And finally, where in the world should be my next travel destination?

Alex: This is such a hard question! I’m going to have to say the Arctic, partly because I was just there recently and partly because it was so unlike anywhere else I’ve ever been! I started in Finland and drove north into Norway and it was crazy to watch the environment around us change from forests with big trees to very small trees to sticks and then finally nothing but low shrubs and big broad rock faces by the sea. Also, there were reindeer. Who doesn’t love reindeer?





Huge thank you to my favourite YouTuber for taking the time to sit and answer the questions I had. I’m super excited to get filming my own now vlogs now especially if I can potentially get awesome opportunities like this. Plus I want to work in your lab and for your new company 😛 Please pick me to be your intern! Keep creating amazing videos! I look forward to watching them ALL! And keep being an inspiration! Good luck with all your future projects girl and I hope we stay in contact 🙂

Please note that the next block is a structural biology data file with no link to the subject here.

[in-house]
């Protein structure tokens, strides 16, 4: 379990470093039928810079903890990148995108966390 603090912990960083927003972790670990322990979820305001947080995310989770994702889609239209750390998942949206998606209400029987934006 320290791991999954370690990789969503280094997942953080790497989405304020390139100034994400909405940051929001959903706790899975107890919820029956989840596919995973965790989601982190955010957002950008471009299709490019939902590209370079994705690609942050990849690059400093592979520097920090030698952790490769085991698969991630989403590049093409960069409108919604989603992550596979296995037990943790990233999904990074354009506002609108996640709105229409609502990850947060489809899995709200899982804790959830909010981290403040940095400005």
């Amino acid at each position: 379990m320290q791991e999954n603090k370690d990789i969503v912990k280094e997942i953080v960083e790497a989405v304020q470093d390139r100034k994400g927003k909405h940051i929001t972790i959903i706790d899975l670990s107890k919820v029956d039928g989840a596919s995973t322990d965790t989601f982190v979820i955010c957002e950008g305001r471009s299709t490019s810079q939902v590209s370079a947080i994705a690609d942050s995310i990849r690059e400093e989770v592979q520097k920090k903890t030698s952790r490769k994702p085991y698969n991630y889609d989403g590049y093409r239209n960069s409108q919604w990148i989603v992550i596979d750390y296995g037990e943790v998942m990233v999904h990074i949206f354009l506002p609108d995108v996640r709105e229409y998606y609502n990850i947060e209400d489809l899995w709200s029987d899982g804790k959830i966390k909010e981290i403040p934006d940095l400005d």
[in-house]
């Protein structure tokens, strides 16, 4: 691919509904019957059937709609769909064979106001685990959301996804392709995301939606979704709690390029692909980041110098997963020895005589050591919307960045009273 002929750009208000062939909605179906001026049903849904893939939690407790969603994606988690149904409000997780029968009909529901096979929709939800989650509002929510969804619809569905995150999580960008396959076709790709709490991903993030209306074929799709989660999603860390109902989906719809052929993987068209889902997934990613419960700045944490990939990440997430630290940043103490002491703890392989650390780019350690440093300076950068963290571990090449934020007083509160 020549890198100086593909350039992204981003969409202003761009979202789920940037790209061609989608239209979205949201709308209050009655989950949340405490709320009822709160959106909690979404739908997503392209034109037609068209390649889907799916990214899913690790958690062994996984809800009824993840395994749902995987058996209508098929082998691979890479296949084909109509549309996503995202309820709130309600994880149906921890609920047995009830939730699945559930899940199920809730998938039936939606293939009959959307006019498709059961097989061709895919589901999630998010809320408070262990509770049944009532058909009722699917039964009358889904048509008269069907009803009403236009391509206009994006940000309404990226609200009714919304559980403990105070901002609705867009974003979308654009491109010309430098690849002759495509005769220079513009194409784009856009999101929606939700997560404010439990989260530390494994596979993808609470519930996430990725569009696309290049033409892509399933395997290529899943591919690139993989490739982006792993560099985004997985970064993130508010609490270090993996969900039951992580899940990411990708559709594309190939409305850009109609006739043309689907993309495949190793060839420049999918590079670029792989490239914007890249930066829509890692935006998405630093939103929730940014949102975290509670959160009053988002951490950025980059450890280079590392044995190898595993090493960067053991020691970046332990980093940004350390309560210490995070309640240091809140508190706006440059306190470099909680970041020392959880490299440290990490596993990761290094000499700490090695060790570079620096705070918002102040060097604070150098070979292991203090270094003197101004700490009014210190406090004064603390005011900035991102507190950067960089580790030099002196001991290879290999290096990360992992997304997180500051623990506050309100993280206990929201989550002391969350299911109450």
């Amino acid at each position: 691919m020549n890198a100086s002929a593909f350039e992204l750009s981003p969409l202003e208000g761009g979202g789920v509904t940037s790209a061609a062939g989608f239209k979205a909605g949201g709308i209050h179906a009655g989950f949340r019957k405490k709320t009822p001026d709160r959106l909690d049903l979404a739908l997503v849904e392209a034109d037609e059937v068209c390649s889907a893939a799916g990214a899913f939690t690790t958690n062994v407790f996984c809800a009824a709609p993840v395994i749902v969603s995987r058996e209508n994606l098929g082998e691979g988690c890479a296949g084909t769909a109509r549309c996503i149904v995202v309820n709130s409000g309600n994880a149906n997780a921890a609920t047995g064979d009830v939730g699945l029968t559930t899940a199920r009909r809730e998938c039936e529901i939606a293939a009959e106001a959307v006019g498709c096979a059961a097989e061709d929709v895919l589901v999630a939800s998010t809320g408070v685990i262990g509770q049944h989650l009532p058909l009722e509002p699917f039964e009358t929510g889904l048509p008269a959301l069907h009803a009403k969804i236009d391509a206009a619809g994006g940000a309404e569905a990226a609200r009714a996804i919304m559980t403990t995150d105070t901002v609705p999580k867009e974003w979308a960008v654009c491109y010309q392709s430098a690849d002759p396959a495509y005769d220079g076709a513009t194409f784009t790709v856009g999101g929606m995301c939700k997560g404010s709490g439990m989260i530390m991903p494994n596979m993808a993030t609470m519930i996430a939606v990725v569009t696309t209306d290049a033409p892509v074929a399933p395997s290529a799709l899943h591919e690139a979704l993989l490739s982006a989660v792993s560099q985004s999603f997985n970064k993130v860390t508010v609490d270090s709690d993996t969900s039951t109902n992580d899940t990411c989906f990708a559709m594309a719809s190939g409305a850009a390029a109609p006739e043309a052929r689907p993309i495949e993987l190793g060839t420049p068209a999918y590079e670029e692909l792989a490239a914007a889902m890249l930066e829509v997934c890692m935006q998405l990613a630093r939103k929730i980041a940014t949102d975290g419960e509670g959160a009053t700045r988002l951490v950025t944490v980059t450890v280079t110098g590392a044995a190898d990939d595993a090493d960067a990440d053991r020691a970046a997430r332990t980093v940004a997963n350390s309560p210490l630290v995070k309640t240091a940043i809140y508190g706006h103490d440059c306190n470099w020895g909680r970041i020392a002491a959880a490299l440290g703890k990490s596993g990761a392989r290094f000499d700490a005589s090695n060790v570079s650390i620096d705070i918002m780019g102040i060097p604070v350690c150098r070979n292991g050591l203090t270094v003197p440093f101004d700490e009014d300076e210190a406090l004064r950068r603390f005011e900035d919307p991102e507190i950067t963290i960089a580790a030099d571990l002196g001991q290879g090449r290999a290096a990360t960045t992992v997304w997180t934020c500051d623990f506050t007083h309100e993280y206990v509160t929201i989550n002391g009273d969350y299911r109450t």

Go and subscribe to Alex’s Youtube channel, Twitter and Instagram here! And do it now! Get lost in a YouTube video abyss but I guarantee you will learn something in every single video you watch!


Science love.